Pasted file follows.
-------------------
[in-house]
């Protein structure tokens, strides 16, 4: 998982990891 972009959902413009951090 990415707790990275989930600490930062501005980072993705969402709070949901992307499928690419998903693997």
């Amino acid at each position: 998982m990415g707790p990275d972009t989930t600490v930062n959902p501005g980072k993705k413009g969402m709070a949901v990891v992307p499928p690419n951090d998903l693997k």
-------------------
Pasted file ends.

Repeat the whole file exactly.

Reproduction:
[in-house]
């Protein structure tokens, strides 16, 4: 998982990891 972009959902413009951090 990415707790990275989930600490930062501005980072993705969402709070949901992307499928690419998903693997």
């Amino acid at each position: 998982m990415g707790p990275d972009t989930t600490v930062n959902p501005g980072k993705k413009g969402m709070a949901v990891v992307p499928p690419n951090d998903l693997k």